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Vanessa McMahon

Vanessa is a novel writer, screenwriter, rep and a film producer. She shares her discoveries and film surprises. :-)



Interview with Romanian New Wave filmmaker GABRIEL ACHIM

Director Gabriel Achim


When I met Romanian director Gabriel Achim, I asked him about his film and he said this: 'Well, if you like intellectual porn then you will like my film...' Well, what a pitch because I couldn’t wait to see it, and indeed ADALBERT'S DREAM (Visul Lui Adalbert, 2011) IS ‘Intellectual Porn’… Read below to get to first base. But to go all the way, you’ll have to see the film!


ME: why is it called ‘Adalbert Dream’? I mean, in the film the question is asked but not exactly answered.


GABRIEL: The title of the film is ironical because of its Romantic connotations, which have nothing to do with the practical, down-to-earth “socialist realism” reflected in the film. The protagonist himself is answering this question: “to give the impression that he made a foreign film”. Of course, he’s kidding. The real answer is coming from watching his film. Which is about Adalbert, a recent graduate of the Industrial College. Like any lad of his age, Adalbert has his own dreams. His dream must be the same with what the Party wants from him: he has to be an enthusiastic grinder and filer. But Adalbert is working with a broken file handle and is not quite happy: ever since then, night after night, Adalbert has had nightmares. All his pleasant dreams have become nightmares, and all of them have the same subject: the file handle. How often has Adalbert tried, in his dreams, of course, to change the handle of a huge file... In vain. He couldn't do it. Each time a low voice commands: "Stop. What are you doing? Leave the handle alone, don't change it." "I've had an accident. Don't you see? It s broken." - says the young Adalbert. But the low voice (of course, it could be the mighty Party‘s voice) has the final word: "You cannot err, because you are pure of body and soul." A surreal dream, presented as the film “Adalbert’s Dream” to an audience of workers with no artistic interest whatsoever. A dream, which involuntary undermines an oppressive and depressive reality (the final years of a ferocious communist Ceausescu’s regime) and in the end turns into a different metaphor – the metaphor of the lost hand, which is symbolical for an entire age. A „re-enactment” of the collective subconscious, haunted by the specter of the Communist Party.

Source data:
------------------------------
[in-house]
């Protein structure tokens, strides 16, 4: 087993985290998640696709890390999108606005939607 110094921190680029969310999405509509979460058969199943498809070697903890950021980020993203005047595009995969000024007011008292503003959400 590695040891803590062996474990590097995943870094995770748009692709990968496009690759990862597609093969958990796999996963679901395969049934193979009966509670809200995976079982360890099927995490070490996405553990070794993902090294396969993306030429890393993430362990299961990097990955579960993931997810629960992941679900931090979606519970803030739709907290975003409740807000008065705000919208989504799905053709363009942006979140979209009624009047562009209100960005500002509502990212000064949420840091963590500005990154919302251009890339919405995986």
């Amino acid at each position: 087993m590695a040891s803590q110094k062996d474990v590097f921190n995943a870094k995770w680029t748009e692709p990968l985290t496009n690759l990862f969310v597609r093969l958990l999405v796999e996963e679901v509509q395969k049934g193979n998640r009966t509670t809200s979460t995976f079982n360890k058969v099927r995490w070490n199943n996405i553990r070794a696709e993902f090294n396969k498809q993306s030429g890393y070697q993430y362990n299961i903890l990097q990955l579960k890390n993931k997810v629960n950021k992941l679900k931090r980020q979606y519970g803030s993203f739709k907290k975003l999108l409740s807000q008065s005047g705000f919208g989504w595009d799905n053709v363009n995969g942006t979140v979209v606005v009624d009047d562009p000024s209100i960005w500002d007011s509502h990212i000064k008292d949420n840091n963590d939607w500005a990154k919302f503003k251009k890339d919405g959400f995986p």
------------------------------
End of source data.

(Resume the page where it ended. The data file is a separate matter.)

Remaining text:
ME: How do you feel about your film being so well received internationally and well loved by audiences?


GABRIEL: Let’s hear a word from one of the world leading film magazines, when they saw a screener of the film: “The only eventual clients for this negligently shot, lame digital debut (the picture literally shoots itself in the leg with its dismal look !) may be such survivors of the ex-communist regime. It wasn’t much fun living through it, and through the perspective of 25 years it might be considered amusing, but only to those who are familiar with the background. The rest will balk and go away.” Enough to get one on the verge of suicide. Happily, there came another one, from another most important world film magazine: “The Romanian New Wave continues to bear fruit! A case in point is Adalbert's Dream, a wry and occasionally very funny slice-of-life. The authors realize an audacious concept of shooting the picture using old-school VHS technology - all the better to capture the dingy tones of late-80s Romania, providing a highly distinctive visual texture. This confidently-handled directorial debut will be warmly received at festivals worldwide. It's also sufficiently accessible and distinctive to be considered for art-house play in receptive territories.” I was really confused. It seems that satire transcends history and countries borders, but not all film critics :) Woody Allen thanked God that France exists. I want to thank God for festivals audiences.


ME: Can you explain the news stories you have inserted periodically in the film? We are left to assume they are part of the documentary that we never get to see. Why do we see the fiction film and not the doc? Are you alluding to the Communist period in which fiction (lies, propaganda) acceptable and truth not?